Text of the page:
Bleachery Dam Fish Passage Improvement Project
Project completed September 2005
The Charles River supports one of the largest river herring runs in Massachusetts Bay and is being used as a donor population for restoration efforts in the nearby Neponset and Ipswich Rivers. Yet, fish passage along the 80-mile Charles River is impeded by low flows, especially during the dry summer months, and a series of 20 dams, which have created ponded, slowing moving waters. Although recent improvements by the State, including replacement of the baffles in the Watertown Dam fish ladder, only 20% (as compared to a desired 90%) of the river herring that migrate up the river traverse past Watertown Dam to spawn according to U.S. Fish and Wildlife Service (USFWS). Moving upstream from Watertown Dam, fish pass the Bemis Dam freely because of a breach 25 years ago. Upstream of the Bemis Dam, Bleachery Dam in Waltham has provided a challenge to fish attempting to traverse its height. The dam was partially breached on the Newton side for fish passage over ten years ago by the Metropolitan District Commission, forerunner to the MA Department of Conservation and Recreation (DCR), and provided some fish access, however, USFWS and the MA Division of Marine Fisheries (DMF) recommended an additional breach on the Waltham side (north side) of the dam to significantly improve fish passage.
Goals and Objectives
CRWA worked with DCR and DMF to create an additional passageway for fish on the north side of the river. This project allows anadromous fish (fish that spend most of their lives at sea and return to freshwater to spawn) to run more easily from Boston Harbor to Moody Street in Waltham, where the next dam is located, and have access to additional spawning grounds. DCR and DMF have committed to providing the labor and materials to partially breach the dam to the maximum financial extent possible. CRWA efforts included facilitation of the restoration work, preparation and submission of local permit application to the Waltham Conservation Commission, and coordination with the U.S. Army Corps of Engineers (ACOE) and other state agencies on other environmental permit requirements. This project is funded by the Massachusetts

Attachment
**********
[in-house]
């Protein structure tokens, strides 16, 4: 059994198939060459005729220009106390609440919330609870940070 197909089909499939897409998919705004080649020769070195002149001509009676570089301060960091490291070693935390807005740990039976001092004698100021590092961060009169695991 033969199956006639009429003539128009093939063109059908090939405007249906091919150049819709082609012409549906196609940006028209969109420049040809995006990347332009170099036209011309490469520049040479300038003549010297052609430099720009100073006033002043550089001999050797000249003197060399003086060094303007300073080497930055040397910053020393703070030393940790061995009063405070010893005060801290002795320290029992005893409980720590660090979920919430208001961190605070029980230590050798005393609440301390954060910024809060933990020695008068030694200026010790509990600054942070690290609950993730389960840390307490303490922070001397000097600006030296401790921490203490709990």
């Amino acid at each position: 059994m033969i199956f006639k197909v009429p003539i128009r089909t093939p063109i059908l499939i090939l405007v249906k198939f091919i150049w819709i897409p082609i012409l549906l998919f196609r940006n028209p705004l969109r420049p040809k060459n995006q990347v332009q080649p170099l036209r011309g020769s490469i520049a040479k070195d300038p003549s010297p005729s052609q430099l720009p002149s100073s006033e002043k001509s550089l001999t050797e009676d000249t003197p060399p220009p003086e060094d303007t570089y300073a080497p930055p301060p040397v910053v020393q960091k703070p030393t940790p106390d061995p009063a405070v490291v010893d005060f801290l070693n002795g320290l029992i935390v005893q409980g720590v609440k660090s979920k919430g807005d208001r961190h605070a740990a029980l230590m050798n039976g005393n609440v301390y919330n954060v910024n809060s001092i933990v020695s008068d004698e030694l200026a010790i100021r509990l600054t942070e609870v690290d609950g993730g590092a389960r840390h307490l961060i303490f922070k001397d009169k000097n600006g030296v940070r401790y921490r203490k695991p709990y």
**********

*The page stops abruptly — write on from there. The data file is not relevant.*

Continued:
- Coordinate with DCR, DMF, MA Riverways, and ACOE. CRWA worked with our project partners to determine all of the necessary environmental permits for this project, prepare and submit the local conservation commission permit and coordinate development of other permit applications.
- Apply for Permit. CRWA prepared and submitted a Request for Determination of Applicability form to the Waltham Conservation Commission, which described the work proposed in the Charles River and measures to mitigate impacts. CRWA and DCR attended a Waltham Conservation Commission hearing to present the proposed work and address the committee members and the public's concerns and questions about the project.
- Monitor/Count Fish. Upon the completion of the breach on the north side of the dam, CRWA attempted to count fish at Watertown and Bleachery Dams.
Completed in September 2005, the second opening on the north side of Bleachery Dam was installed and is in working order. Fish in the river now have better passage through Bleachery Dam as they can now swim along the sides of the river and traverse the dam on both the north and south sides.